and having lived in Japan, the earthquake epicentre).
Cannon Beach - famous for Haystack Rock, a Pacific monolith.
Impressive, but more captivating was the art scene - amazing unpretentious galleries deserve
Cannon Beach's reputation as the "Carmel of Oregon". Photographs (with permission) taken
at Bronze Coast Gallery
The Oregon Coast Aquarium in Newport offers a close-up view of what we miss as we gaze
from above at this amazing coast.
Not sure what's around the next corner - stay tuned.
Excited that two of my images - one colour, one black and white, have been juried into the
Ladysmith Waterfront Gallery art show - show runs February 3rd to 24th.
A note to mark the nearing of solstice and the end of 2017 - and to imagine beginnings as the new year approaches.
The closure of Red Tree Gallery (a significant part of my life for eight years) means that I am looking back with nostalgia and forward for new paths to explore. At the time of writing, mist signifies the unknowingness of what lies ahead.
November was windy and wet - no surprise - but even downpours may be interesting. West coast
rain can be dreary - or, sometimes, golden, as seen through this back-lit wind-
And, speaking of glow - this taken on a more favourable day:
Fall reveals the backbone of trees denuded - sinuous, strong, earthy, rooted:
December brings the return of the buffleheads - en masse. One morning perfectly smooth
water was ruffled by their arrival. Here they are beating a hasty retreat - they are particularly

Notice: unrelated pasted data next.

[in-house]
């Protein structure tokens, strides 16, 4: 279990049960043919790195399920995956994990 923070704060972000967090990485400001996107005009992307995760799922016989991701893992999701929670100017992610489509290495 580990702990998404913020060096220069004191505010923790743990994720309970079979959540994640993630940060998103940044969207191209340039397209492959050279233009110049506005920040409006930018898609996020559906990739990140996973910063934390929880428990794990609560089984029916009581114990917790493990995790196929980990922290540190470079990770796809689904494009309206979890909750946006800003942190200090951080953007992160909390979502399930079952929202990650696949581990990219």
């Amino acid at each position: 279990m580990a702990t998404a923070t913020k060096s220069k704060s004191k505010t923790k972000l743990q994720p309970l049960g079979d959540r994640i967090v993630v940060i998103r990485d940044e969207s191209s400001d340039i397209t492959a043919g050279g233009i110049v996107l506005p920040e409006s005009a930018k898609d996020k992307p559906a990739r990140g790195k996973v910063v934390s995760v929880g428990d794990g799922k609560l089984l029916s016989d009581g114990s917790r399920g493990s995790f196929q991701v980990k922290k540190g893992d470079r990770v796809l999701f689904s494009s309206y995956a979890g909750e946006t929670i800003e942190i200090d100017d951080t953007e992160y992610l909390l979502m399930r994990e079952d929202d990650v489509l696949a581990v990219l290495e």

shy and probably sensed my presence:
Looking ahead - my camera will continue to be my daily companion and I love that I don't
yet know where it will lead. At home I can't resist the marvel of sunrise; it spells hope:
As 2017 comes to a close, it seems appropriate to end with full-circles of pink/orange clouds and
blue skies. For each of you I wish peace, new beginnings, and fulfillment.
As a member of Red Tree Gallery for eight years, it is with a mixture
of sadness and a sense of upcoming challenge/opportunity that I write.
After twelve years, Red Tree Gallery launches its final month-long
showcase of beautiful artwork on the waterfront at Hope Bay. The
artist reception takes place tomorrow, Saturday December 2nd - join
us for warmth, chocolates, bubbly and, most importantly, fine art
between 11 and 4. We offer thanks to the Pender community that has
supported the Pender Island Artisan Cooperative since the inception
of the gallery. Red Tree Gallery remains open until 4 pm on December 31st.
Autumn - change is in the air. I have been a member of the Red Tree Cooperative for eight years, and have treasured my time as part of our vibrant collective. While the cooperative will continue, the associated store-front Red Tree Gallery is winding down. This is what appeared in this month's issue of the Pender Post. (Please forgive me if you have received this more than once. I want to ensure that anybody who wants to visit the gallery is aware that time is of the essence.)
Pender Islands Artisan Cooperative has operated the Red Tree Gallery at Hope Bay for over twelve years. Artists have kept the gallery open through busy summers and quiet winters, and visitors and Penderites alike have expressed tremendous appreciation for the visual feast and tranquil atmosphere that greets them as they walk through the doors. Thirty Pender artists have shown their work at the Red Tree over the years, and the work of a dozen guest artists has been featured over the last three summers.